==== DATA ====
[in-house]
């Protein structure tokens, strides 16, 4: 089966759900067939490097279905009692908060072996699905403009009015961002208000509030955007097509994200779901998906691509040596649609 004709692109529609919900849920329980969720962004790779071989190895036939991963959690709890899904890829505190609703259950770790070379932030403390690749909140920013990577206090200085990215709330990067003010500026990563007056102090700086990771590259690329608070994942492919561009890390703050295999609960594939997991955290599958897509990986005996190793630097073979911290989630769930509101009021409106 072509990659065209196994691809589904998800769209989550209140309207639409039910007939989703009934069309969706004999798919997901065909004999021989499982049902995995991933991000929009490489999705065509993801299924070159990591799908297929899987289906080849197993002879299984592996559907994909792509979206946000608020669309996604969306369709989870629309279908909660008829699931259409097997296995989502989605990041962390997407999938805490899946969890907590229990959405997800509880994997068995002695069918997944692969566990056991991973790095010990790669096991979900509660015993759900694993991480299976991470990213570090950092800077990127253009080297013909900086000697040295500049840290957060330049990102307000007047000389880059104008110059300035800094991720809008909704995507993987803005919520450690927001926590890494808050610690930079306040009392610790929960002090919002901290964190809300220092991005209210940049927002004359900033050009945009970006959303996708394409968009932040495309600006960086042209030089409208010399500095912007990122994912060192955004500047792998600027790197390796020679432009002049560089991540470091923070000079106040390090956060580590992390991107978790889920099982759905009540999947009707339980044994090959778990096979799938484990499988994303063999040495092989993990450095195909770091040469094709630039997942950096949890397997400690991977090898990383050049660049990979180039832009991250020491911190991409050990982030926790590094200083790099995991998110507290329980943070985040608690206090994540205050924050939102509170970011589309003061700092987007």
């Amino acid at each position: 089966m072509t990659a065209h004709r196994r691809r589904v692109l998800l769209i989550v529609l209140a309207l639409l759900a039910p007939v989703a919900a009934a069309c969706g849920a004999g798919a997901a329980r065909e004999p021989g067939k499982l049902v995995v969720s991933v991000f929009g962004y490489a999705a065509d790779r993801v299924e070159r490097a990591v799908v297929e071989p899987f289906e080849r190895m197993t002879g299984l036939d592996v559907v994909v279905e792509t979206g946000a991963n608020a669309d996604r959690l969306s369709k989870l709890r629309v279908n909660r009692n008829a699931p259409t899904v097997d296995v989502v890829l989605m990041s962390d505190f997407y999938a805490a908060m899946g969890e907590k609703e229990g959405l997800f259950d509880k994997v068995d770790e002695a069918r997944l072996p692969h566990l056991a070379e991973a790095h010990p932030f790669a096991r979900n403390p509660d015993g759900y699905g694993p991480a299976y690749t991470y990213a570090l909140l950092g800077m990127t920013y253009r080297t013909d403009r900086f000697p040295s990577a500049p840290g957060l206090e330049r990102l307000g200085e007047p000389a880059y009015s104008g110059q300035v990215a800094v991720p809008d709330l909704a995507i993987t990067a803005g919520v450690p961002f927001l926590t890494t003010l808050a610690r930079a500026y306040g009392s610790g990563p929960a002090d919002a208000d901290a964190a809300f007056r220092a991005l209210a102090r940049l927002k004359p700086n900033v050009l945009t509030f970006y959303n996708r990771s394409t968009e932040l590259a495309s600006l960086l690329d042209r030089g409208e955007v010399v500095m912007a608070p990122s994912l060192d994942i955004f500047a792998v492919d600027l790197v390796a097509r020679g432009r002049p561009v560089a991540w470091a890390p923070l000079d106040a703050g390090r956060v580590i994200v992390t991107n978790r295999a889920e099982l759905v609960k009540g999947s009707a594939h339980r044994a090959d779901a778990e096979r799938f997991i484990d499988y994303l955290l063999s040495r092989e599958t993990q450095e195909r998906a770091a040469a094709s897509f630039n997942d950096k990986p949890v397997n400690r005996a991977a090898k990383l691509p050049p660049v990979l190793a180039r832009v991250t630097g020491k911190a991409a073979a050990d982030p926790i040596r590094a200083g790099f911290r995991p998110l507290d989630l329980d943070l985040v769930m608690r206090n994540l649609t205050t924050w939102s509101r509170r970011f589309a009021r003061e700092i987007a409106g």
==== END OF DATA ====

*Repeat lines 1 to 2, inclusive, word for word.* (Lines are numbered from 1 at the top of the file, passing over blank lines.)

[in-house]
């Protein structure tokens, strides 16, 4: 089966759900067939490097279905009692908060072996699905403009009015961002208000509030955007097509994200779901998906691509040596649609 004709692109529609919900849920329980969720962004790779071989190895036939991963959690709890899904890829505190609703259950770790070379932030403390690749909140920013990577206090200085990215709330990067003010500026990563007056102090700086990771590259690329608070994942492919561009890390703050295999609960594939997991955290599958897509990986005996190793630097073979911290989630769930509101009021409106 072509990659065209196994691809589904998800769209989550209140309207639409039910007939989703009934069309969706004999798919997901065909004999021989499982049902995995991933991000929009490489999705065509993801299924070159990591799908297929899987289906080849197993002879299984592996559907994909792509979206946000608020669309996604969306369709989870629309279908909660008829699931259409097997296995989502989605990041962390997407999938805490899946969890907590229990959405997800509880994997068995002695069918997944692969566990056991991973790095010990790669096991979900509660015993759900694993991480299976991470990213570090950092800077990127253009080297013909900086000697040295500049840290957060330049990102307000007047000389880059104008110059300035800094991720809008909704995507993987803005919520450690927001926590890494808050610690930079306040009392610790929960002090919002901290964190809300220092991005209210940049927002004359900033050009945009970006959303996708394409968009932040495309600006960086042209030089409208010399500095912007990122994912060192955004500047792998600027790197390796020679432009002049560089991540470091923070000079106040390090956060580590992390991107978790889920099982759905009540999947009707339980044994090959778990096979799938484990499988994303063999040495092989993990450095195909770091040469094709630039997942950096949890397997400690991977090898990383050049660049990979180039832009991250020491911190991409050990982030926790590094200083790099995991998110507290329980943070985040608690206090994540205050924050939102509170970011589309003061700092987007």